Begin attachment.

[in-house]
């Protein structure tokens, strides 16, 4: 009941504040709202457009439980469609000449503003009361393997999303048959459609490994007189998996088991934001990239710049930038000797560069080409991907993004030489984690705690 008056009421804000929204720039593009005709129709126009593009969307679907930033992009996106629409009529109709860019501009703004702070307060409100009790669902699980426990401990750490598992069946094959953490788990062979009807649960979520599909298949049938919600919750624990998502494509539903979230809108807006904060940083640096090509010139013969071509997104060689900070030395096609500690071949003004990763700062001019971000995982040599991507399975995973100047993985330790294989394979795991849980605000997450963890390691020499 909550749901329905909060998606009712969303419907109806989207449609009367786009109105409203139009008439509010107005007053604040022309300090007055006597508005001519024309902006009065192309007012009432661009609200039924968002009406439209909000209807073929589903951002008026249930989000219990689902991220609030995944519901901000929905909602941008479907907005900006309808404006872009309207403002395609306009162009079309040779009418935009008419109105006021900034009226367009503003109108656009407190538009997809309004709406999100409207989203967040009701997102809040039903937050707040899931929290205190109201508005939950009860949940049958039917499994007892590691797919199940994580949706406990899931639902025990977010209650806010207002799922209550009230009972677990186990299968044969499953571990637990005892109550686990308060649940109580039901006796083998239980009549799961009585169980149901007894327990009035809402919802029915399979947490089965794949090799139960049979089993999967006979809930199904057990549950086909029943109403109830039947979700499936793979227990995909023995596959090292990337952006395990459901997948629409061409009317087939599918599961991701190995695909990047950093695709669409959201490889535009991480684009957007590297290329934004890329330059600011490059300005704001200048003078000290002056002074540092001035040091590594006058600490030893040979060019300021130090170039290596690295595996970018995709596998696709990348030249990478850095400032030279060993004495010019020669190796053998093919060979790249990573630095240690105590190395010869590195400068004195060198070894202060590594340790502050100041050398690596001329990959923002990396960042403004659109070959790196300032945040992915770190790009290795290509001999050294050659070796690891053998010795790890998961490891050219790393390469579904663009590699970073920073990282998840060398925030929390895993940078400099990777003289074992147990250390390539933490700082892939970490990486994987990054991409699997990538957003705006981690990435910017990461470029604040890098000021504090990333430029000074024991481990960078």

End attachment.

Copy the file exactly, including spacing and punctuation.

[in-house]
């Protein structure tokens, strides 16, 4: 009941504040709202457009439980469609000449503003009361393997999303048959459609490994007189998996088991934001990239710049930038000797560069080409991907993004030489984690705690 008056009421804000929204720039593009005709129709126009593009969307679907930033992009996106629409009529109709860019501009703004702070307060409100009790669902699980426990401990750490598992069946094959953490788990062979009807649960979520599909298949049938919600919750624990998502494509539903979230809108807006904060940083640096090509010139013969071509997104060689900070030395096609500690071949003004990763700062001019971000995982040599991507399975995973100047993985330790294989394979795991849980605000997450963890390691020499 909550749901329905909060998606009712969303419907109806989207449609009367786009109105409203139009008439509010107005007053604040022309300090007055006597508005001519024309902006009065192309007012009432661009609200039924968002009406439209909000209807073929589903951002008026249930989000219990689902991220609030995944519901901000929905909602941008479907907005900006309808404006872009309207403002395609306009162009079309040779009418935009008419109105006021900034009226367009503003109108656009407190538009997809309004709406999100409207989203967040009701997102809040039903937050707040899931929290205190109201508005939950009860949940049958039917499994007892590691797919199940994580949706406990899931639902025990977010209650806010207002799922209550009230009972677990186990299968044969499953571990637990005892109550686990308060649940109580039901006796083998239980009549799961009585169980149901007894327990009035809402919802029915399979947490089965794949090799139960049979089993999967006979809930199904057990549950086909029943109403109830039947979700499936793979227990995909023995596959090292990337952006395990459901997948629409061409009317087939599918599961991701190995695909990047950093695709669409959201490889535009991480684009957007590297290329934004890329330059600011490059300005704001200048003078000290002056002074540092001035040091590594006058600490030893040979060019300021130090170039290596690295595996970018995709596998696709990348030249990478850095400032030279060993004495010019020669190796053998093919060979790249990573630095240690105590190395010869590195400068004195060198070894202060590594340790502050100041050398690596001329990959923002990396960042403004659109070959790196300032945040992915770190790009290795290509001999050294050659070796690891053998010795790890998961490891050219790393390469579904663009590699970073920073990282998840060398925030929390895993940078400099990777003289074992147990250390390539933490700082892939970490990486994987990054991409699997990538957003705006981690990435910017990461470029604040890098000021504090990333430029000074024991481990960078």